"Attacks on Women's Health Will Not Be Tolerated": Reflections on the 2016 Colorado General Assembly

05/20/2016 04:32 pm ET Updated May 20, 2017

As a former Member of the Colorado House of Representatives from Aurora, it was my distinct honor to accompany Colorado's Speaker of the House, Dickey Lee Hullinghorst, onto the floor for the 2016 General Assembly Opening Day in January. And she made her priorities very clear in her Opening Day speech:

"Ideologues and opportunists will try to impose their views on the woman who isn't ready to have a family. They will try to rob her of the choice to make her own private medical decisions.

We will defeat these ideologues and opportunists."

And we did.

Every bill in the 2016 Colorado General Assembly that didn't reflect our Colorado values and our shared belief in women making their own private, personal medical decisions was defeated. It's proof that having women lead, as we did with Speaker Hullinghorst, House Majority Leader Crisanta Duran, and Senate Democratic Leader Lucía Guzmán, matters.

Here in Colorado, unlike in Congress, we actually have women legislators voting on women's health care. Every Democrat on the House Health Committee, all seven of them, were women. So thanks to women's leadership, and the strength of male allies, these bills - most of which came from the national anti-choice groups profiled in our opposition report, ("Against Our Will: How National Anti-Choice Groups are Targeting the Pro-Choice Majority in Colorado") " - failed.

The bills were drafted to introduce personhood into our state laws, even though voters have repeatedly and loudly said no. It included legislation to dictate the conversations between doctors and their patients, and bills to force women to have unnecessary medical procedures like transvaginal ultrasounds against their will. We defeated unconstitutional abortion bans and attempts to restrict access to birth control.

And we successfully included public funding in the FY 2016-17 for Colorado's award-winning program providing free long-acting reversible for young, low-income women. That program cut the teen birth and abortion rate almost in half over 5 years, as well as saving Colorado taxpayers millions in the cost of unintended pregnancy.

We also saw a bill pass that provides workplace accommodation for pregnant women, a cornerstone of our reproductive freedom agenda.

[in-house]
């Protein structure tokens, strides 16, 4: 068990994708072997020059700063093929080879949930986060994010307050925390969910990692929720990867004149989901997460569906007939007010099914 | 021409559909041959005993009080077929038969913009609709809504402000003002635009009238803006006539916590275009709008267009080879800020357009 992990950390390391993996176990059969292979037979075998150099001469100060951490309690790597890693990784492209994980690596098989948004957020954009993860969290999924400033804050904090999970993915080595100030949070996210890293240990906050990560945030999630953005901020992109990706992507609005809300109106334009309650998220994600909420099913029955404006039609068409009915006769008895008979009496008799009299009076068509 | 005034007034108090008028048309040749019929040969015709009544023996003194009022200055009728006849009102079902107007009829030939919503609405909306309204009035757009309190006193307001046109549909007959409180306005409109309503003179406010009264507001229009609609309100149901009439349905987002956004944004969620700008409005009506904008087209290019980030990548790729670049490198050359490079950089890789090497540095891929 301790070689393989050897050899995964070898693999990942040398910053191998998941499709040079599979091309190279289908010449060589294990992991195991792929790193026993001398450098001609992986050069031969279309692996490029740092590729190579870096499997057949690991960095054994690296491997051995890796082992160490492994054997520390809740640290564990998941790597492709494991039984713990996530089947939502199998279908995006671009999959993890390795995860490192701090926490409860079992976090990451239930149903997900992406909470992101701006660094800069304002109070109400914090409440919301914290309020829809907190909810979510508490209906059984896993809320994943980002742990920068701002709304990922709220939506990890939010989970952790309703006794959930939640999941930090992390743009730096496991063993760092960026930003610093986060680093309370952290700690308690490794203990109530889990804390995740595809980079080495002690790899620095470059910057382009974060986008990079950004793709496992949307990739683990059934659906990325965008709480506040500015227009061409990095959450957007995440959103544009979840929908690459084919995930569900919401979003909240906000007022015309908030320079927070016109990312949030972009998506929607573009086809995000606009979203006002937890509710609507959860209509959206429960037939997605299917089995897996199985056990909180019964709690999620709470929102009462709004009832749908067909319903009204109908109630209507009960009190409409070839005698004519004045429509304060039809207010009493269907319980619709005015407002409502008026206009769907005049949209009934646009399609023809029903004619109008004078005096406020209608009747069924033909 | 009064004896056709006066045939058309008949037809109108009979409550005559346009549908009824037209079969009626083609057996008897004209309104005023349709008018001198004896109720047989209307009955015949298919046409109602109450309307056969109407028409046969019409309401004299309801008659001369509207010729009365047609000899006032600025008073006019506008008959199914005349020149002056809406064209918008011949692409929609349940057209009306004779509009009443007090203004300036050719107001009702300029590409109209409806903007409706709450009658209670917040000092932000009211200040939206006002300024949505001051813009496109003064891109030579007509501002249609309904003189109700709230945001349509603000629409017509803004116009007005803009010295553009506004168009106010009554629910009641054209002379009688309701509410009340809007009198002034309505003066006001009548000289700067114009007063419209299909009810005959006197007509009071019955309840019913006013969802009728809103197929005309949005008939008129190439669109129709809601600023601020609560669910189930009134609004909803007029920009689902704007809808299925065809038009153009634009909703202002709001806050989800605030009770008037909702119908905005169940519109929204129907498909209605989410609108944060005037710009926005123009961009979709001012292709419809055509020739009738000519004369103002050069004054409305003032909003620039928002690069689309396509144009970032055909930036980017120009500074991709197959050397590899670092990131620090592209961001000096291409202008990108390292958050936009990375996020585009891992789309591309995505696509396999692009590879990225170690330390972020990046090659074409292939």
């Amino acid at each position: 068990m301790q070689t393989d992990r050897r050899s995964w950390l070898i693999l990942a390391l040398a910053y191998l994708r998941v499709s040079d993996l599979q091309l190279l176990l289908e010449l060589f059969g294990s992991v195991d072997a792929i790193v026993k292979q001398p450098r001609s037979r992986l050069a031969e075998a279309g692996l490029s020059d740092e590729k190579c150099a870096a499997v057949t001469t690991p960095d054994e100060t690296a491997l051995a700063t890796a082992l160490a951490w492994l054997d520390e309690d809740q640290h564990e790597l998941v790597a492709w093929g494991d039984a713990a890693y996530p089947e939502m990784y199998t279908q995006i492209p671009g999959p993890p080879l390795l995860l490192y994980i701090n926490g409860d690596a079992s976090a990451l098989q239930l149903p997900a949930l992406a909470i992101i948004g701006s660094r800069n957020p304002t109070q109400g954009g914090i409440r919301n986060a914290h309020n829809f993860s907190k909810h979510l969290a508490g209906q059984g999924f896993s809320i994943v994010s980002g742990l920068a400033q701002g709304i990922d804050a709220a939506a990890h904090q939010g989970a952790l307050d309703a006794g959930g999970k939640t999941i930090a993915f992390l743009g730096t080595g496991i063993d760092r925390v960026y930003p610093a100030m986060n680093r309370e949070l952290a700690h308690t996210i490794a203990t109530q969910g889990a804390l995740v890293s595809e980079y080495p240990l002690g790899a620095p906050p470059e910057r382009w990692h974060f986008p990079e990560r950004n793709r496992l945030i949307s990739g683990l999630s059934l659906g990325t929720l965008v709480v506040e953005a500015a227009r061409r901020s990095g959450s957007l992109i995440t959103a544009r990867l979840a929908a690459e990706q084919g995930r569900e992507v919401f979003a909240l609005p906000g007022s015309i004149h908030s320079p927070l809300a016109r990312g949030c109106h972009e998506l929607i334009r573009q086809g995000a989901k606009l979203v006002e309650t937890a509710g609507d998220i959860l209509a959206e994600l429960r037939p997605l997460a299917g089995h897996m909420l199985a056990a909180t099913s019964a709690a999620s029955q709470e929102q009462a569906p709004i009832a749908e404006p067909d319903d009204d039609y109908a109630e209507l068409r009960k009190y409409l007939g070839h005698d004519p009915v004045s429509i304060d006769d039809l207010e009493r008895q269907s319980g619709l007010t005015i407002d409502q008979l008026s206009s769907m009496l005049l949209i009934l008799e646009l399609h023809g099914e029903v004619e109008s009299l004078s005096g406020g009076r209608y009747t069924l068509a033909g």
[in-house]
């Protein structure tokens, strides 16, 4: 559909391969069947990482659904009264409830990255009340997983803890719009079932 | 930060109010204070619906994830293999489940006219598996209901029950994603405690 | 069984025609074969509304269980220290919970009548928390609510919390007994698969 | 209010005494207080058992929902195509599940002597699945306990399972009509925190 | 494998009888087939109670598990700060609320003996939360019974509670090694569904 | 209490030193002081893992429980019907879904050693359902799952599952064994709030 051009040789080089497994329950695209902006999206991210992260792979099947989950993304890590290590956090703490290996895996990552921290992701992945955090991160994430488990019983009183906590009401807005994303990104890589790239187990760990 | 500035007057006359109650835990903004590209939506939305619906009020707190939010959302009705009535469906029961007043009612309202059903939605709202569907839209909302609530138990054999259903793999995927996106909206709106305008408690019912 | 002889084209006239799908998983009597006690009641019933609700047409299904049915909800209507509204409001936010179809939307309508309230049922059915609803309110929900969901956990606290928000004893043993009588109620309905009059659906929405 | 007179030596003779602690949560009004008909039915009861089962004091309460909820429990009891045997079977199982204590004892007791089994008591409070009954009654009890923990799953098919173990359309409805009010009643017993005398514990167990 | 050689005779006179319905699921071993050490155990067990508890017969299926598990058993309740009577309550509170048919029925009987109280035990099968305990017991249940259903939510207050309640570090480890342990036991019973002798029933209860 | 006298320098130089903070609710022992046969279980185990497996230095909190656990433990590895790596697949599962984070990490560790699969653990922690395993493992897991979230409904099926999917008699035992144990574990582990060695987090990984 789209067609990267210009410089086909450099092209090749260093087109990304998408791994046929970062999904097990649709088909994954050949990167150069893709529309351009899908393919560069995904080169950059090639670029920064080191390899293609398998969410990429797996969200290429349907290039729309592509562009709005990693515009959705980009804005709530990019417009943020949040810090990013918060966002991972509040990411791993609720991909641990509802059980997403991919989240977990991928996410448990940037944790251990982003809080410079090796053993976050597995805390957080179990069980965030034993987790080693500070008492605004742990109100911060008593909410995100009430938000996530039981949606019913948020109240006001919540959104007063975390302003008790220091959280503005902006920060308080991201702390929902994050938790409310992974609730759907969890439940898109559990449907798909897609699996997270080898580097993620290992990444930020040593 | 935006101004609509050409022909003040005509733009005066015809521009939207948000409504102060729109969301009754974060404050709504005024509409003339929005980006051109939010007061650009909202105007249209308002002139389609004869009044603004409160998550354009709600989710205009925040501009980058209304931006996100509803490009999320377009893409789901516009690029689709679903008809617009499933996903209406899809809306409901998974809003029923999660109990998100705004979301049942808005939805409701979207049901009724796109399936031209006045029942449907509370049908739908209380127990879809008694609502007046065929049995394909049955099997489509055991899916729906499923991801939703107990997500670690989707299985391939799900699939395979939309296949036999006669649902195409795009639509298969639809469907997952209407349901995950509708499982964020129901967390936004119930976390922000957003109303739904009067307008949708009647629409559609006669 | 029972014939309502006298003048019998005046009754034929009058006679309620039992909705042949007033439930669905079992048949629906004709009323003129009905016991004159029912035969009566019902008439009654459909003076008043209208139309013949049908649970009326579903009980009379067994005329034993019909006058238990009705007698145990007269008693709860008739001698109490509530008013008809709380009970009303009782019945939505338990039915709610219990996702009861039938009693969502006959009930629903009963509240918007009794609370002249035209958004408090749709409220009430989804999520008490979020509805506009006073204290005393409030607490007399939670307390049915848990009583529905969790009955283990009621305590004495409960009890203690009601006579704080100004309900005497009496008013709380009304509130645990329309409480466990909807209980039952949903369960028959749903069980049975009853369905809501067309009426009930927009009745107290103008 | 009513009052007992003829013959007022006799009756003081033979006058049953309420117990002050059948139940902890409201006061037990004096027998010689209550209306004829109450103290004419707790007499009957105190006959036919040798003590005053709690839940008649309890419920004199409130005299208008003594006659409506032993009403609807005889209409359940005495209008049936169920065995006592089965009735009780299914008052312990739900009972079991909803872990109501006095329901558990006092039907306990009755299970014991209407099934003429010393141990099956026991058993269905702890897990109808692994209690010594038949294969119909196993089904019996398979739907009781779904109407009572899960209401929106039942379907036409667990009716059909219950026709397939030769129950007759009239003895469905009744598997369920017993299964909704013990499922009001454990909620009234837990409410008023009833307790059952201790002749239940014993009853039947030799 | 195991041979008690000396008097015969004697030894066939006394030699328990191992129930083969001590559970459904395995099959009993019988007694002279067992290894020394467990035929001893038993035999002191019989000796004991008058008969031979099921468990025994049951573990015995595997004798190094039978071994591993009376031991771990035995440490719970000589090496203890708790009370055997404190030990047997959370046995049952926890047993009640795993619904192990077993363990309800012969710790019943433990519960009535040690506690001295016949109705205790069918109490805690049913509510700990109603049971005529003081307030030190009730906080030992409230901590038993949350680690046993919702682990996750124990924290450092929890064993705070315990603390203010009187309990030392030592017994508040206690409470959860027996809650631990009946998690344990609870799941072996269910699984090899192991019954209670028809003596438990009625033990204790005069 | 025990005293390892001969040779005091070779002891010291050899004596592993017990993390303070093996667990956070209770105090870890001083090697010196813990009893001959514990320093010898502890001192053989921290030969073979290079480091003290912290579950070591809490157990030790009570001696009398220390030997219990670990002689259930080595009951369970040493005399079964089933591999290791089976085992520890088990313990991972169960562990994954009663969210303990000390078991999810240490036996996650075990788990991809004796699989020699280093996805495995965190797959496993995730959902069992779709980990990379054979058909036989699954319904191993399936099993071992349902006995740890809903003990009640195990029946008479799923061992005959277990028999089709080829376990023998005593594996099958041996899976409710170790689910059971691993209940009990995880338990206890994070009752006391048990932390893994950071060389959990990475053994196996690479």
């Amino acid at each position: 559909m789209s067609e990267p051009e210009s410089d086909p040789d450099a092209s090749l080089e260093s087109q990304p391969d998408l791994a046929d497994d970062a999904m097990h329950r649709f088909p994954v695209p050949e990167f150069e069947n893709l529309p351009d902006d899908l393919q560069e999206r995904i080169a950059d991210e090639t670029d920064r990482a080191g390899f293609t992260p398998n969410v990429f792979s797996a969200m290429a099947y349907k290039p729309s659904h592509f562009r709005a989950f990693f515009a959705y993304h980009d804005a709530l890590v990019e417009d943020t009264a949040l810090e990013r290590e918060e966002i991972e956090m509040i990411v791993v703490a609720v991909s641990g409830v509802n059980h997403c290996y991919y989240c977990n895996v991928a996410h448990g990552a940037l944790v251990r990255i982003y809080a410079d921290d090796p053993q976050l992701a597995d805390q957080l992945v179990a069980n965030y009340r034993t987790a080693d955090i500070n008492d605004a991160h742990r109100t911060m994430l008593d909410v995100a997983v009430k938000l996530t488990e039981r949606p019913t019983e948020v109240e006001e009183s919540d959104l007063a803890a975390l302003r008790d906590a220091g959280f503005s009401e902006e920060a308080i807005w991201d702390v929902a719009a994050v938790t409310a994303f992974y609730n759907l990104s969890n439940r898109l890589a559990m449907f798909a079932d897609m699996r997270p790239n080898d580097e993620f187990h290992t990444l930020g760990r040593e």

But that's not enough. Seven in 10 Americans support the 1973 Roe v. Wade decision affirming abortion as a private matter, and that number is even higher in Colorado. Strong majorities in our state support abortion rights and have proven that at the ballot box by defeating personhood and electing pro-choice legislators. This state supports abortion rights. A majority of voters want our elected officials to focus on other issues instead of attempting to roll back current law.

Our laws need to better reflect that majority. We need to not just defeat anti-women's health care bills, we can and must have our right to reproductive freedom reflected in our state laws. Doctors should be able to practice medicine without harassment or fear or political meddling, and patients should be able to access health care without threats or coercion.

We need to be pro-active about protecting our rights, not just defeating bad bills.

So as we look forward to the 2016 election and beyond, we need laws and legislators who reflect our pro-choice values - in Colorado, in Congress, and in the White House. Ask before you cast your ballot - are they solidly pro-choice candidates? Do they affirm a reproductive freedom agenda? We need Congress to stop attacking abortion providers and women's health care, overturn the Hyde amendment that prevents poor women from accessing abortion care, and pass the Women's Health Protection Act. We need a Supreme Court full of Elena Kagans, Ruth Bader Ginsburgs and Sonya Sotomayors.

As the political voice for reproductive rights in the Centennial State, you can be assured NARAL Pro-Choice Colorado will be talking to Colorado voters to make that happen.